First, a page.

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Our quick tips on diet pt 1

Want to shed that winter flab in time for summer?
Before you reach for the latest fad diet, have a read of this.

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Diets and dieting.

Fad diets are temporary and ineffective, which is why the Rudd Government's preventive health taskforce has called for tougher regulation of the diet industry.

02 September 2009

First it was the Atkins Diet. Then the South Beach Diet. And now the Lemon Detox Diet promotion is on again. What next?

You'd think we'd all be slim by now seeing that we invest over $400 million per year on weight loss gimmicks and fad diets.

But no, the nation's obesity rate is continuing to climb, with more than 60 per cent of adults now overweight or obese.

Sure you might lose weight in the short-term, but the truth is that fad diets are unsustainable.

Infact research shows that those who go on weight loss diets have a 95% chance of regaining everything they have lost plus more within two years.

So why do we keep going back for more? Is it that we are tricked by the promise of a quick fix, or is it that the mixed messages given by these diets have altered our perceptions of which foods we should be eating? Read on for the skinny on some popular fad diets below.

Low-carb diets

Theory: Cutting out or substantially reducing carbs like grains, breads, fruit and starchy vegetables will stimulate ketosis- the phase where your body burns fat because there are no carbohydrates to burn. These diets are high in protein and fat. Examples include the Atkins Diet and South Beach diet.

Reality: Recent studies on low carbohydrate diets have indicated that they are effective in reducing body weight for up to six months. However, in the longer term there is no real difference between weight loss on these diets and other diets anyway.

Most of the quick weight loss from comes from water loss and the emptying of glycogen (stored carbohydrate in the muscles) not from fat.

This diet is unsustainable in the long term because you need glucose (from carbs) to fuel the brain and to function. So when eventually you do start eating carbohydrates again, you are likely to put on the water weight again anyway.

Also to note is that these diets are often very high in saturated fat, which can increase your risk of heart disease, kidney disease and cancer. By cutting down your whole-grain and fruit intake, you will also be missing out on vital vitamins and minerals.

Cabbage Soup diet

Theory: This 7 day diet involves eating cabbage soup for main meals and mixing in other fruits and vegetables.

For example on day 1 you eat just fruit except bananas and soup, and on day two you eat soup, vegetables (except dry beans, peas and corn), and a baked potato with butter for dinner. No fruit allowed on day 2.

Reality: This is a very restrictive, unbalanced diet. Weight loss of a few kilos might occur from water and glycogen loss (not fat) from the body but this won't last for long. When you restricting your energy intake so much, your body begins to break down muscle which lowers your metabolism (meaning you will burn less energy).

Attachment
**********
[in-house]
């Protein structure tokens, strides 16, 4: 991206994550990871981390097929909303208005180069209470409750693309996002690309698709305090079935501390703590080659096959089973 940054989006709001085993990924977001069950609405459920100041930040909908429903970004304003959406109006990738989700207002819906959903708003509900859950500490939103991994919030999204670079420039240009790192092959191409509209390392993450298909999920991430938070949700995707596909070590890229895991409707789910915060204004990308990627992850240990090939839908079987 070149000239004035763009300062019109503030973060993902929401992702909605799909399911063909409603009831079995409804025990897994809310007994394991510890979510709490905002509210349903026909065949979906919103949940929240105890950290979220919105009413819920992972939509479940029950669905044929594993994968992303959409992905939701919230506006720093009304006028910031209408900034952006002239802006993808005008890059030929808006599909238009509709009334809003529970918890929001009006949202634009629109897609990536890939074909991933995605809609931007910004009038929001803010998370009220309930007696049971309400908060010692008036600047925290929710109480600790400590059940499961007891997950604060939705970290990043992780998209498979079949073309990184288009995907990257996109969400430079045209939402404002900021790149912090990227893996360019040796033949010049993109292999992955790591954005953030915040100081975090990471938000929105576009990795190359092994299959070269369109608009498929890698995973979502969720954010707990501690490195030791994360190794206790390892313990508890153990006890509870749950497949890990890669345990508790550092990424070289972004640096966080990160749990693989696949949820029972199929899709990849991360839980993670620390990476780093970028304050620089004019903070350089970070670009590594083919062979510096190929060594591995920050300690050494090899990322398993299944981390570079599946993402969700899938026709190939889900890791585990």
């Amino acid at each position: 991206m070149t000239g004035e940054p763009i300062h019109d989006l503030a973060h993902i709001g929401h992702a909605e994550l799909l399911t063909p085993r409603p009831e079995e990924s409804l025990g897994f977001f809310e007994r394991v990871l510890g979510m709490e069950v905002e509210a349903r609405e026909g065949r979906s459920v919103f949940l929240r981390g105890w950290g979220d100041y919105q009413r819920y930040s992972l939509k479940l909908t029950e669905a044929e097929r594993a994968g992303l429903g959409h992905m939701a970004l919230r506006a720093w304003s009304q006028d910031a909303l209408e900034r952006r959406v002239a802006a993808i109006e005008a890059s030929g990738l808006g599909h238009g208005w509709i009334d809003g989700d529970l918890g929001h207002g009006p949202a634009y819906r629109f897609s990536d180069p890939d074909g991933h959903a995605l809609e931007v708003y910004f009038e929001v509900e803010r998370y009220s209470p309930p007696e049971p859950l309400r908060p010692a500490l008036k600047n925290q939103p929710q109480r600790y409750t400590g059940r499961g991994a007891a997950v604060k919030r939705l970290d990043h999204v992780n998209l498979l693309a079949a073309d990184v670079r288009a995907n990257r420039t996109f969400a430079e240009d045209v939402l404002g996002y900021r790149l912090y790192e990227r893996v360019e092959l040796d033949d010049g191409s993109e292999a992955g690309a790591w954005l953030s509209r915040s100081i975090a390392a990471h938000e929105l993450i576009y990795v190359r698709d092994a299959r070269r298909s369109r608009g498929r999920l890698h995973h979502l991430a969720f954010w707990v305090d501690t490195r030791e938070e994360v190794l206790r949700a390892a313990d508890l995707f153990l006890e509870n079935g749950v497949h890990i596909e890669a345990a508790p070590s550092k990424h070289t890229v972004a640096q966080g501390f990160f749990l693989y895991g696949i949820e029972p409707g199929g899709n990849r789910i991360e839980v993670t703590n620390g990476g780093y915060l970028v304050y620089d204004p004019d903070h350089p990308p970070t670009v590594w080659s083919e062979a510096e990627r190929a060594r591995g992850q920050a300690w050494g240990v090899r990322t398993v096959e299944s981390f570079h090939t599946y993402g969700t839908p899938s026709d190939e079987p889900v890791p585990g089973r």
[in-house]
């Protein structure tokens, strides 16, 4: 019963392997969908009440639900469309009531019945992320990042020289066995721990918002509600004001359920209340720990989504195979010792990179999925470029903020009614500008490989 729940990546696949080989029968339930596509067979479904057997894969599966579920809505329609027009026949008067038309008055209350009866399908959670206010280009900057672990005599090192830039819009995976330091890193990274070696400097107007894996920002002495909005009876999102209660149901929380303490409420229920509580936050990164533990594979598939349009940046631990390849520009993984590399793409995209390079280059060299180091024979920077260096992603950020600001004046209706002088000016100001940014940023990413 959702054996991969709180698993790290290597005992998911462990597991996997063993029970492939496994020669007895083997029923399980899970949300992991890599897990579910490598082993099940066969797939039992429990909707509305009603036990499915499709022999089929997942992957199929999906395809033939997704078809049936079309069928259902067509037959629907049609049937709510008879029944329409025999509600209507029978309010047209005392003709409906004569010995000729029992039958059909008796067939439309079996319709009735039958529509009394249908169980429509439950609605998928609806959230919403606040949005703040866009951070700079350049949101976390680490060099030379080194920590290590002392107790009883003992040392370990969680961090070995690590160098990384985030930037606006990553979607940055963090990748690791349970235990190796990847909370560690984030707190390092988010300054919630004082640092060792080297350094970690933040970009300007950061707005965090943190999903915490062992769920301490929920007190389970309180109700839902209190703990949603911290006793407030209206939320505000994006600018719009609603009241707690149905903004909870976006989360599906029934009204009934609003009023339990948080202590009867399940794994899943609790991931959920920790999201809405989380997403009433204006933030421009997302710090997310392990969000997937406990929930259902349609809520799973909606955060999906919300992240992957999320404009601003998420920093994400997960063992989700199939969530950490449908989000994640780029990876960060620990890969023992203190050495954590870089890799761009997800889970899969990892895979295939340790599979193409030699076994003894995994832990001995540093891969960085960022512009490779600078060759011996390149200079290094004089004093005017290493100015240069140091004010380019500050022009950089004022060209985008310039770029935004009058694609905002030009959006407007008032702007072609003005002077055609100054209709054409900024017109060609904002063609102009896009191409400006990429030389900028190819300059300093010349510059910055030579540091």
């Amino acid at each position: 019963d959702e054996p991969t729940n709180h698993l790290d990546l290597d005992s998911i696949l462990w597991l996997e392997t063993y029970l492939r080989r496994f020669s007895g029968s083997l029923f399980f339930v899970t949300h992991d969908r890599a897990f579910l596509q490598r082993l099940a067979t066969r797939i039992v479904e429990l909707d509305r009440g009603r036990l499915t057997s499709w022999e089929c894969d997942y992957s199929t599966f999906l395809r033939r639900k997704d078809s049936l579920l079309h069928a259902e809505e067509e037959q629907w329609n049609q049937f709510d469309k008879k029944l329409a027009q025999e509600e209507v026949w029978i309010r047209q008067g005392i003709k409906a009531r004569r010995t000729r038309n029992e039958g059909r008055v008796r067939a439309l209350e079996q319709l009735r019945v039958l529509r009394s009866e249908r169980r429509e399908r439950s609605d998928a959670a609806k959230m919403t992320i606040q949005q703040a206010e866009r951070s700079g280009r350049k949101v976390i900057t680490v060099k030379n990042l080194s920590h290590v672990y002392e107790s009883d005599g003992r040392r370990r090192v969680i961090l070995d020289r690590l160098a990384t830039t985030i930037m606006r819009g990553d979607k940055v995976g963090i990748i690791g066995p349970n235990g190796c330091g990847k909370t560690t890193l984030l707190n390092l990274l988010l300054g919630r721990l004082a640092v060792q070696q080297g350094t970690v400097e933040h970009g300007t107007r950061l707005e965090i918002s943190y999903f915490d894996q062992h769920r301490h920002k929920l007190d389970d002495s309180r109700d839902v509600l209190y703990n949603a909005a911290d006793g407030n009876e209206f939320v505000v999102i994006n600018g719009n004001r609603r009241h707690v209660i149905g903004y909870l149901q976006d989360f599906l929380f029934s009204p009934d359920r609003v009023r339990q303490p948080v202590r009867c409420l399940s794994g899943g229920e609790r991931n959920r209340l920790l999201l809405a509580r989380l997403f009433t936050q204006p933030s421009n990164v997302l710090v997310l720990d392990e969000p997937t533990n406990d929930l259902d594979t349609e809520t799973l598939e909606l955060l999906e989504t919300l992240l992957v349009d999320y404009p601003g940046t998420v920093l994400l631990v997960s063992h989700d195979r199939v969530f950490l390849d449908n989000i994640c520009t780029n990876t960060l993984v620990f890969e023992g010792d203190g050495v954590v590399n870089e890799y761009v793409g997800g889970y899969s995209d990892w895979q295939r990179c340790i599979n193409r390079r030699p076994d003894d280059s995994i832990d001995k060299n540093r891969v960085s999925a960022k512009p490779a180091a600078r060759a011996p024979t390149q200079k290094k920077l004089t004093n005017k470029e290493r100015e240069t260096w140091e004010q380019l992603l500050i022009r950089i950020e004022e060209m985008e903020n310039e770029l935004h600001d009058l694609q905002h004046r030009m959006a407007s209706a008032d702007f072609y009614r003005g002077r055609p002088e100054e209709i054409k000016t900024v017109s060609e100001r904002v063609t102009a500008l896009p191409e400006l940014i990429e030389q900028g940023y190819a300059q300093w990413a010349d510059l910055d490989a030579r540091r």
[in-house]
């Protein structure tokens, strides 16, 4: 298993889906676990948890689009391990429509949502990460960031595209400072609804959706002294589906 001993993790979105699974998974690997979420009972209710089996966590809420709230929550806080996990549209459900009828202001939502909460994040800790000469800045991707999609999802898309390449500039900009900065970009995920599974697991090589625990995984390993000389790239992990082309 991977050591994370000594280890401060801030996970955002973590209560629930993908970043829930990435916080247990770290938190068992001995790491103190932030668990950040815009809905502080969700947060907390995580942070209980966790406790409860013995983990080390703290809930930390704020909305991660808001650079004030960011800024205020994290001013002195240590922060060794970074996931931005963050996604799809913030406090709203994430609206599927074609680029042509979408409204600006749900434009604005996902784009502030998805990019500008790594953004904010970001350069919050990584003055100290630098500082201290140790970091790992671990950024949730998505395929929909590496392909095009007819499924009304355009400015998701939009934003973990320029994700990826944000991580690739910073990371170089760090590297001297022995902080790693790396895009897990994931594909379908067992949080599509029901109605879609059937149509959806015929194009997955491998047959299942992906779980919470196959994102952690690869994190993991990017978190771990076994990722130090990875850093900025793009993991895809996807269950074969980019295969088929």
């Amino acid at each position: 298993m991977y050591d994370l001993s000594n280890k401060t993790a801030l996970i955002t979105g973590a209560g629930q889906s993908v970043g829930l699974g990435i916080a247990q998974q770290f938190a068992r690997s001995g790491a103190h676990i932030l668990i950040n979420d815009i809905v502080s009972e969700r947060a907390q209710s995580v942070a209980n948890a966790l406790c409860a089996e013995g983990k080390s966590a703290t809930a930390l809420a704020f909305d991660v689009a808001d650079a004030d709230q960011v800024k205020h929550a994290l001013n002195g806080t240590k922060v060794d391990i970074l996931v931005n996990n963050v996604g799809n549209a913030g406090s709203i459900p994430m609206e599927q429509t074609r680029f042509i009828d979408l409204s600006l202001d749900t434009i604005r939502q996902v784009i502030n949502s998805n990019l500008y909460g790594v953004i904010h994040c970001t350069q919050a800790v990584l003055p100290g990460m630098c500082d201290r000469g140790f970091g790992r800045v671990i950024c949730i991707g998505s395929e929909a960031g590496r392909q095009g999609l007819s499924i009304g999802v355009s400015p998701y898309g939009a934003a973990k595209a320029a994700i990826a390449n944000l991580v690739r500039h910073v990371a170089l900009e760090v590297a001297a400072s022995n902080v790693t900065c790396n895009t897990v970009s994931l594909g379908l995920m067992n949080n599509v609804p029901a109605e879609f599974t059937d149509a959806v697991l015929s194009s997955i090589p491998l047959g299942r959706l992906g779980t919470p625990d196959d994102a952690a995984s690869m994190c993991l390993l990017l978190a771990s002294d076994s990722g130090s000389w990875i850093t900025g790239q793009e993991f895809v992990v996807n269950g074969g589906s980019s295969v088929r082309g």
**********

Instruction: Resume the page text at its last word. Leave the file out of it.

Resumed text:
So when you do return to normal eating, it is much easier for the body to gain fat than it was before going on the diet. As a result, people often diet themselves fatter.

Lemon Detox Diet

Made popular by Beyonce, this diet is just as ridiculous as the Cabbage Soup Diet.

The diet involves drinking six to nine 'detox drinks' a day.

This consists of water, tree syrup, lemon juice and cayenne pepper. Again the calorie restriction will send your body into starvation mode, so that you will burn more muscle than fat.

A slower metabolism is just more bad news for weight loss.

Meal Replacements/shakes

Theory: You replace one, two or three meals a day with a shake or soup. Examples: Tony Ferguson, Herbalife.

Reality: A Choice survey of pharmacy diet programs published earlier this year found they were successful at helping people shed kilos in a hurry if followed closely - but they did little to change a person's lifestyle in the long term.

Many were so nutritionally deficient that dieters had to take vitamin supplements.

Meal replacement diets are also unsustainable.

A John Hopkins University study of commercial weight-loss programs last year found 27 per cent of people dropped out in the first month.

Just 42 per cent were still enrolled at three months and 7 per cent were still following a year on.

If you are morbidly obese and need to lose the weight fast for health reasons, meal replacement diets may be a short-term option to consider but see your doctor before considering.

Busting the dieting myth

Carbohydrates make you fat: FALSE. I hear this all the time but this is completely crap.

Weight gain is a result of eating more calories than what the body needs—no matter if those calories are coming from fat or carbohydrate.

Low carbohydrate diets only work in the short term because they restrict a large source of kilojoules (energy) in the diet.

As do most of the fad diets.

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